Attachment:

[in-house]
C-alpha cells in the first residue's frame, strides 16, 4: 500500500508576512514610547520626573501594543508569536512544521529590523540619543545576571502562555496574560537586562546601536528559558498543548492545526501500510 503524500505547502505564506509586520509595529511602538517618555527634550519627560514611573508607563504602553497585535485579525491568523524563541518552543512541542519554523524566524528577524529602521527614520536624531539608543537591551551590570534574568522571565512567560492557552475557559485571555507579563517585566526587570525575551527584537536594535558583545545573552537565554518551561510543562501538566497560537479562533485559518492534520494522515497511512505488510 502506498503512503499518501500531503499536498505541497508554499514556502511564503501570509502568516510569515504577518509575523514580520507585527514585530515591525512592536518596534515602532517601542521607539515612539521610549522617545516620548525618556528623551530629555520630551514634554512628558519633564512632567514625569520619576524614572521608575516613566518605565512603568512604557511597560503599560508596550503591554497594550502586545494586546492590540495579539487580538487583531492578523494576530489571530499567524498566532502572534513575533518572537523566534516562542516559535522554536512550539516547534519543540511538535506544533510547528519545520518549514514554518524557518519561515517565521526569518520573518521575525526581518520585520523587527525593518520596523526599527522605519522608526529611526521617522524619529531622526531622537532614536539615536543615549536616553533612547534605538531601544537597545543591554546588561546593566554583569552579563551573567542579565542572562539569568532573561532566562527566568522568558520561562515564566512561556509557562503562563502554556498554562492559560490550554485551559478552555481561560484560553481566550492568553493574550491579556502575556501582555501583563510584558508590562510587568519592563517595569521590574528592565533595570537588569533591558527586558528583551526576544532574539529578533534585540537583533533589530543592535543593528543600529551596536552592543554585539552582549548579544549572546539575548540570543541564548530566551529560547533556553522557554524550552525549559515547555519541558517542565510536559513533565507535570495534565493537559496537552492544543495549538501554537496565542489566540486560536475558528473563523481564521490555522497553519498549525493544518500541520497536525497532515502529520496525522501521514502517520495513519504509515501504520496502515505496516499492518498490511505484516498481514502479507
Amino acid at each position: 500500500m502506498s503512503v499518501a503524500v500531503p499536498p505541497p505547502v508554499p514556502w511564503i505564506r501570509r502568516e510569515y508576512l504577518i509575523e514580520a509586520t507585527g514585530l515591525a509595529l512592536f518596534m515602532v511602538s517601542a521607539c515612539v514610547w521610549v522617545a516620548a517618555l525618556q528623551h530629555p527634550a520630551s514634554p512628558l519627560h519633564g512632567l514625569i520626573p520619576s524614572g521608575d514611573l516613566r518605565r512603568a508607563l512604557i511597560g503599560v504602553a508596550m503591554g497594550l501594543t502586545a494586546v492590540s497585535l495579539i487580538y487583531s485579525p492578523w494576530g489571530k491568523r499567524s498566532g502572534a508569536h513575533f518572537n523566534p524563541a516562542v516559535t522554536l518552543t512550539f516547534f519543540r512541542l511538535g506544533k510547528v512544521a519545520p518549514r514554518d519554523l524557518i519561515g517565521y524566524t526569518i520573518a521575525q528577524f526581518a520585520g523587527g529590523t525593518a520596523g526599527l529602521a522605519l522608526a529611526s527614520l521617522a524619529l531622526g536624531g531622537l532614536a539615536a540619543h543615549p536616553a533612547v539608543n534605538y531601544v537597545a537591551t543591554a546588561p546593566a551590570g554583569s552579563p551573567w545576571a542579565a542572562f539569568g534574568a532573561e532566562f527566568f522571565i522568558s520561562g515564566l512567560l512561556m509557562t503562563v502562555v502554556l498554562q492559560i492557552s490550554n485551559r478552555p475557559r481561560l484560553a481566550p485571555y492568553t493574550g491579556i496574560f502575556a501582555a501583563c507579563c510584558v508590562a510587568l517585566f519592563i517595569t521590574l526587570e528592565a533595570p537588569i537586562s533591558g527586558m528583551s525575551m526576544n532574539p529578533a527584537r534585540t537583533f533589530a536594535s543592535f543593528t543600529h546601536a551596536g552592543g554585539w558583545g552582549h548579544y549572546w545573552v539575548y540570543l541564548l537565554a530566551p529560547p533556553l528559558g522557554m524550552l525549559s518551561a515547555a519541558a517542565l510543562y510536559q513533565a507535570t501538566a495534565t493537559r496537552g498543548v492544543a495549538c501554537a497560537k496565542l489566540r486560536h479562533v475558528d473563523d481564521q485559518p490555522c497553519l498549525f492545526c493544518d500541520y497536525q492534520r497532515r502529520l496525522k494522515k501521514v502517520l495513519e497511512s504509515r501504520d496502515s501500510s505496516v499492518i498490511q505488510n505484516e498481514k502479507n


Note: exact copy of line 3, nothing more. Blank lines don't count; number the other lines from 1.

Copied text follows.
Amino acid at each position: 500500500m502506498s503512503v499518501a503524500v500531503p499536498p505541497p505547502v508554499p514556502w511564503i505564506r501570509r502568516e510569515y508576512l504577518i509575523e514580520a509586520t507585527g514585530l515591525a509595529l512592536f518596534m515602532v511602538s517601542a521607539c515612539v514610547w521610549v522617545a516620548a517618555l525618556q528623551h530629555p527634550a520630551s514634554p512628558l519627560h519633564g512632567l514625569i520626573p520619576s524614572g521608575d514611573l516613566r518605565r512603568a508607563l512604557i511597560g503599560v504602553a508596550m503591554g497594550l501594543t502586545a494586546v492590540s497585535l495579539i487580538y487583531s485579525p492578523w494576530g489571530k491568523r499567524s498566532g502572534a508569536h513575533f518572537n523566534p524563541a516562542v516559535t522554536l518552543t512550539f516547534f519543540r512541542l511538535g506544533k510547528v512544521a519545520p518549514r514554518d519554523l524557518i519561515g517565521y524566524t526569518i520573518a521575525q528577524f526581518a520585520g523587527g529590523t525593518a520596523g526599527l529602521a522605519l522608526a529611526s527614520l521617522a524619529l531622526g536624531g531622537l532614536a539615536a540619543h543615549p536616553a533612547v539608543n534605538y531601544v537597545a537591551t543591554a546588561p546593566a551590570g554583569s552579563p551573567w545576571a542579565a542572562f539569568g534574568a532573561e532566562f527566568f522571565i522568558s520561562g515564566l512567560l512561556m509557562t503562563v502562555v502554556l498554562q492559560i492557552s490550554n485551559r478552555p475557559r481561560l484560553a481566550p485571555y492568553t493574550g491579556i496574560f502575556a501582555a501583563c507579563c510584558v508590562a510587568l517585566f519592563i517595569t521590574l526587570e528592565a533595570p537588569i537586562s533591558g527586558m528583551s525575551m526576544n532574539p529578533a527584537r534585540t537583533f533589530a536594535s543592535f543593528t543600529h546601536a551596536g552592543g554585539w558583545g552582549h548579544y549572546w545573552v539575548y540570543l541564548l537565554a530566551p529560547p533556553l528559558g522557554m524550552l525549559s518551561a515547555a519541558a517542565l510543562y510536559q513533565a507535570t501538566a495534565t493537559r496537552g498543548v492544543a495549538c501554537a497560537k496565542l489566540r486560536h479562533v475558528d473563523d481564521q485559518p490555522c497553519l498549525f492545526c493544518d500541520y497536525q492534520r497532515r502529520l496525522k494522515k501521514v502517520l495513519e497511512s504509515r501504520d496502515s501500510s505496516v499492518i498490511q505488510n505484516e498481514k502479507n